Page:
Angles of Our Own Selves

WordPress Weekly Photo Challenge: For this week’s challenge, photograph a person, or a piece of fruit, or a toy — any stationary object — and experiment by photographing it from different angles. While there is no minimum I challenge you to choose three of your favorite shots and post them in a gallery on your blog.

A radical change in perspective is never easy. Altering that already instinctive angle – be it broad or narrow – from which we regard life is a challenge, to say the least. As a person with somewhat twisted values and ideas in certain respects, yet who is so stubborn that she hardly ever changes her opinions, I am also aware of the ineffable necessity of never forgetting to keep an open mind, especially when having to reach various conclusions. That’s why I normally perceive the idea of changing my perspective as a positive endeavour.

And yet… What about those individuals who narrow down their perception of the world to only a handful of selfish, misogynistic, bigot, anger infused notions? I’ve seen it happen to various people, the aforementioned disease manifesting itself in a variety of stages. I’m not talking about those bad moments/days we all have, when we open our mouth without thinking and utter things that we never thought ourselves capable of saying. I’m referring to those extreme modifications in long-term behaviour which make a person unrecognizable. When somebody close to you undergoes such a metamorphosis, when a person you used to admire becomes the opposite of who they used to be in a couple of years, you can only hope the process is reversible, although deep inside you know that’s not the case.

A man who once used to perceive women as goddesses worthy of male adoration now smiles cruelly whenever he hears another piece of news about a woman beaten to death. A man who was good friends with many gays now spews out homophobic propaganda whenever he gets the chance. A man for whom money was never important now hates everybody who is wealthier than him and he despises those who have less. A man who used to cry when hearing about the unknown victims of war or of natural cataclysms now bellows his hatred of anyone who isn’t exactly like him, in every way possible. A man who used to love experiencing and discovering new things now has a vivid disapproval of everyone who opens a book, sees a new place or wishes to grow in any possible way.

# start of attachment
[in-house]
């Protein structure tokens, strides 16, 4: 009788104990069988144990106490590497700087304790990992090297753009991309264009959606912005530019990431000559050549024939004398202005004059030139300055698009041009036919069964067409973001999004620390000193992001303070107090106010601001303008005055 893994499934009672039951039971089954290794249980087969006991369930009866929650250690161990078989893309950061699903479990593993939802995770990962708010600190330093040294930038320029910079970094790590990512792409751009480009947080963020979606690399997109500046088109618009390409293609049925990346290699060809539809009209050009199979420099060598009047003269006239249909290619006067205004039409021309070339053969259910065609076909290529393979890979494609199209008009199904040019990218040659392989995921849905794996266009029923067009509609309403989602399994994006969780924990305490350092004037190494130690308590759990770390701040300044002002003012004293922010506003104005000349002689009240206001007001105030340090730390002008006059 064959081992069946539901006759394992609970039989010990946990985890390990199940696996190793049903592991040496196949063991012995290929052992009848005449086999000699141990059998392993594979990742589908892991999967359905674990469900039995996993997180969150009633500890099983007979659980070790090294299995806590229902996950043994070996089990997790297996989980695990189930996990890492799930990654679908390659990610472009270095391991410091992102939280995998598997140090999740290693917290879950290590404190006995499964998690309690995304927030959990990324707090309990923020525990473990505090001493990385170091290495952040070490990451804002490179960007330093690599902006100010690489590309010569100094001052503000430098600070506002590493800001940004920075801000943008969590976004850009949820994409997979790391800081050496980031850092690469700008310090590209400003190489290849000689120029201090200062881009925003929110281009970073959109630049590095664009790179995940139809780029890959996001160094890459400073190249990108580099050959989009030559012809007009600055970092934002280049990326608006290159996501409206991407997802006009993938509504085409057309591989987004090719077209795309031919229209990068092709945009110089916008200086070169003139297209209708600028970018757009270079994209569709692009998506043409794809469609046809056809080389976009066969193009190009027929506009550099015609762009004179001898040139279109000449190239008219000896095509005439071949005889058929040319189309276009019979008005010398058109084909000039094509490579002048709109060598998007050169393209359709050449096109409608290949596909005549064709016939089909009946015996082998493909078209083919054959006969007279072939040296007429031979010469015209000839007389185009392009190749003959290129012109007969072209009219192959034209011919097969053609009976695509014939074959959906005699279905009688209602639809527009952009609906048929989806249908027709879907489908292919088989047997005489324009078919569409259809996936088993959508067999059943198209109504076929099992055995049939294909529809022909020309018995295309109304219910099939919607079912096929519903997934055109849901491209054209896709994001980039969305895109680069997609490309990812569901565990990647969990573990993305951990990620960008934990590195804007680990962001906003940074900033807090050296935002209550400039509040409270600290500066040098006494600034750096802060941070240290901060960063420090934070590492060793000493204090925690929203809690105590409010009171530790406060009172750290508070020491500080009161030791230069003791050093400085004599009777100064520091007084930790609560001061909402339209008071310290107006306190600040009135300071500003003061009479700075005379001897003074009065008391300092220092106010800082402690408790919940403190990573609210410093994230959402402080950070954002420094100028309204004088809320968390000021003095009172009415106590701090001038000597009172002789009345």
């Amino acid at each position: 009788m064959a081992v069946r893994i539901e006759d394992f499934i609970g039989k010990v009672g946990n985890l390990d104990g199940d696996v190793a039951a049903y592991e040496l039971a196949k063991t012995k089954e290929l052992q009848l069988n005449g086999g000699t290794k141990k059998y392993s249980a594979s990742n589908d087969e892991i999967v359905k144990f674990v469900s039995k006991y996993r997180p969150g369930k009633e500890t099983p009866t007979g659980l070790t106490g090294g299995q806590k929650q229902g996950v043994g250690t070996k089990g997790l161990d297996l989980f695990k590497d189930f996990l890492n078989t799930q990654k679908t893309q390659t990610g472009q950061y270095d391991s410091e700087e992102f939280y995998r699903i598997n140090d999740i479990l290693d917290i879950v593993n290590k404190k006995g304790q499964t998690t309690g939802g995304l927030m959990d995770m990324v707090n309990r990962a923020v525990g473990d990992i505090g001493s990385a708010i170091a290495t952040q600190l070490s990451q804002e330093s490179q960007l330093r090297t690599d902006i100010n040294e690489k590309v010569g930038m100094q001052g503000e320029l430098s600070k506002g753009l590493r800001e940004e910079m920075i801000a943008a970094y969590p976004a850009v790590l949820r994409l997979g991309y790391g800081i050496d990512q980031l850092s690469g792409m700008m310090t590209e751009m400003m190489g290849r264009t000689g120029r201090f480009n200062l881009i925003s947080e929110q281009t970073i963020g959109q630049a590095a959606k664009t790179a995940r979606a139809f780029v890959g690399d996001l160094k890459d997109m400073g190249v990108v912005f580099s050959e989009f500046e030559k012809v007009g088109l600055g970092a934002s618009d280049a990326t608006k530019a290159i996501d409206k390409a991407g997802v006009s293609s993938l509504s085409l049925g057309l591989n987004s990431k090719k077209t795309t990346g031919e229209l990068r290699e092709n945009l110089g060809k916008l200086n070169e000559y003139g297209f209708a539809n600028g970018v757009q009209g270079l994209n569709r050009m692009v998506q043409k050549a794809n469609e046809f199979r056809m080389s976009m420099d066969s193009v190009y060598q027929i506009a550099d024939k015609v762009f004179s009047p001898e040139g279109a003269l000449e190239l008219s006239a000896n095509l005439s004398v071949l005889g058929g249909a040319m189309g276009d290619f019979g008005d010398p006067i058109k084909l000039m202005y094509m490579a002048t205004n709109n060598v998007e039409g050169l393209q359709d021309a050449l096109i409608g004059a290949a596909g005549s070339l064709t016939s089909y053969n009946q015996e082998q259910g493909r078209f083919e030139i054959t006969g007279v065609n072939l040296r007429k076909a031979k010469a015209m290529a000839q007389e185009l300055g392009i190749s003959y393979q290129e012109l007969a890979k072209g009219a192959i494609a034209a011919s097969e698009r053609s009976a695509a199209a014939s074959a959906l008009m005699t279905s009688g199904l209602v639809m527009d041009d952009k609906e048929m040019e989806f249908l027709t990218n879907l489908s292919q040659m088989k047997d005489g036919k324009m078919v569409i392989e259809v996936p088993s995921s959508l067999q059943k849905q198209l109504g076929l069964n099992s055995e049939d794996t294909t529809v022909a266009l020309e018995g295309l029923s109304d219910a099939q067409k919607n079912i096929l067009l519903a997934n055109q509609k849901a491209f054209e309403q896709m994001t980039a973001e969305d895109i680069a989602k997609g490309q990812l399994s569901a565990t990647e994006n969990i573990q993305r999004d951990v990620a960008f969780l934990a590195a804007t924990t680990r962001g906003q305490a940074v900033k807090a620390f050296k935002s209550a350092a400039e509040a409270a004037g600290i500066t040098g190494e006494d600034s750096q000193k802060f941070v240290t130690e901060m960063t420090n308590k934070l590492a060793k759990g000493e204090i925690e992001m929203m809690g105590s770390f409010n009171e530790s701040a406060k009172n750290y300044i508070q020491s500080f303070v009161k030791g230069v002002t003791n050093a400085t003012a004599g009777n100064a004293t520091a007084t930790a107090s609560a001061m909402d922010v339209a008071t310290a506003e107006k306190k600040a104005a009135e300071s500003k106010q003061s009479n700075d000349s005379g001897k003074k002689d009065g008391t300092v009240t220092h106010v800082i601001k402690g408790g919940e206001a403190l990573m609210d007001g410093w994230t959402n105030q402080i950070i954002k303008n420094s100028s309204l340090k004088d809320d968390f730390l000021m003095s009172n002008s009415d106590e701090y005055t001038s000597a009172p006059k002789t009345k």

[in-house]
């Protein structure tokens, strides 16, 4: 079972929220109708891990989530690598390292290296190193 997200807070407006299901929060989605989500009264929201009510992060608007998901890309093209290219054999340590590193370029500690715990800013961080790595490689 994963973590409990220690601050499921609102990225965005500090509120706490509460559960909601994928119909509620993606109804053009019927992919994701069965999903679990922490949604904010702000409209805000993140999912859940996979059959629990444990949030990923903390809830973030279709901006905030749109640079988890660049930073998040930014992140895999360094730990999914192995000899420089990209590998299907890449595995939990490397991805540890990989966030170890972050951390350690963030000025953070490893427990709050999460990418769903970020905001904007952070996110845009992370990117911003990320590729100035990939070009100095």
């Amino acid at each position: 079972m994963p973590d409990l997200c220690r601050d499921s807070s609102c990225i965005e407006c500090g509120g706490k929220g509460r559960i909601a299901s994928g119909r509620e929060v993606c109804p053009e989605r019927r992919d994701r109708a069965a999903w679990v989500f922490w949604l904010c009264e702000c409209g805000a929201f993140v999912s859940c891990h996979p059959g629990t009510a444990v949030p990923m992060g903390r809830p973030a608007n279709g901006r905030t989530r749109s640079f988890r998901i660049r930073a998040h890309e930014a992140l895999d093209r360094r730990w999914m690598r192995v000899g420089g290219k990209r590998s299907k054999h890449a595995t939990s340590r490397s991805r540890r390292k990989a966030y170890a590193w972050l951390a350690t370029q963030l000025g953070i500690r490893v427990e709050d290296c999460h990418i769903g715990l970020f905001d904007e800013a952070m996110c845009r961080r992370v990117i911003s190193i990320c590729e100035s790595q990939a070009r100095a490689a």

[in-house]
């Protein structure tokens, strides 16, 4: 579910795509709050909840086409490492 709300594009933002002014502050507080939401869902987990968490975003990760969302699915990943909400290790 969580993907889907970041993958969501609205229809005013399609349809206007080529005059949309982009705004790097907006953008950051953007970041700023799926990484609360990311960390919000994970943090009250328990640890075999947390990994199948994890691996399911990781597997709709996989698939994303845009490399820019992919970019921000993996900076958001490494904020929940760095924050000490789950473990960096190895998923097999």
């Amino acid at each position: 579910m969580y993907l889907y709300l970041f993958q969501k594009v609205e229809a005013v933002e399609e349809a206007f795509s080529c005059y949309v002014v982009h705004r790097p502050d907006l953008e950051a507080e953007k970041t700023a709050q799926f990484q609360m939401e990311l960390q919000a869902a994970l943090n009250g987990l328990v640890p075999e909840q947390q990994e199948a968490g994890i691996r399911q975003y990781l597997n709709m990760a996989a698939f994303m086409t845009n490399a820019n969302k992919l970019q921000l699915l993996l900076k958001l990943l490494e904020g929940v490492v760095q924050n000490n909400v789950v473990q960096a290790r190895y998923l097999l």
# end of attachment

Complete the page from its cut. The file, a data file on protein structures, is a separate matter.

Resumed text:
Their angle has changed. You can perceive their frustration with their own failure and mortality in every sentence they utter. But your angle will unavoidably change as well – the same way their view on life has changed, your perception of such a person cannot remain the same. That is no longer a person you can admire, just as you are no longer a person they appreciate, since in their eyes you have in many respects become the enemy. Sooner or later, you have to accept it. Sooner or later, they will verbalize it – initially not in so many words, initially in a conversation with someone else, but the moment when you hear those exact words is just around the corner. So you are forced into seeing them from a different angle, whether you like it or not.

I dread the possibility of something like that happening to me, the likelihood of having life narrow my ‘angle’ in such a manner. I dread the moment I might no longer want to learn anything new. I dread the moment I can no longer fight in order to remain the person I know myself to be. That is one angle I never want to experience.



13 thoughts on “Angles of Our Own Selves

  1. I am glad that it sometimes works the opposite way too–in which someone opens his or her heart to others and the universe, like the grandmother who has a gay grandchild and understands for the first time that gays are real people who live and love and go about their lives, just like everyone else. A very interesting interpretation of the theme. Thanks for sharing, Ana.

    Liked by 1 person

  2. What a well-written post and I love how you expanded beyond the photo challenge to develop a philosophical discussion. I’m have been reading “The Art of Happiness: A Handbook for Living” by His Holiness The Dalai Lama and Psychiatrist Howard C. Cutler. The Dalai Lama mentioned the importance of a wide perspective and seeing a problem and ourselves from a variety of angles or viewpoints. I have written a few points about it here: xx Rowena

    Liked by 1 person

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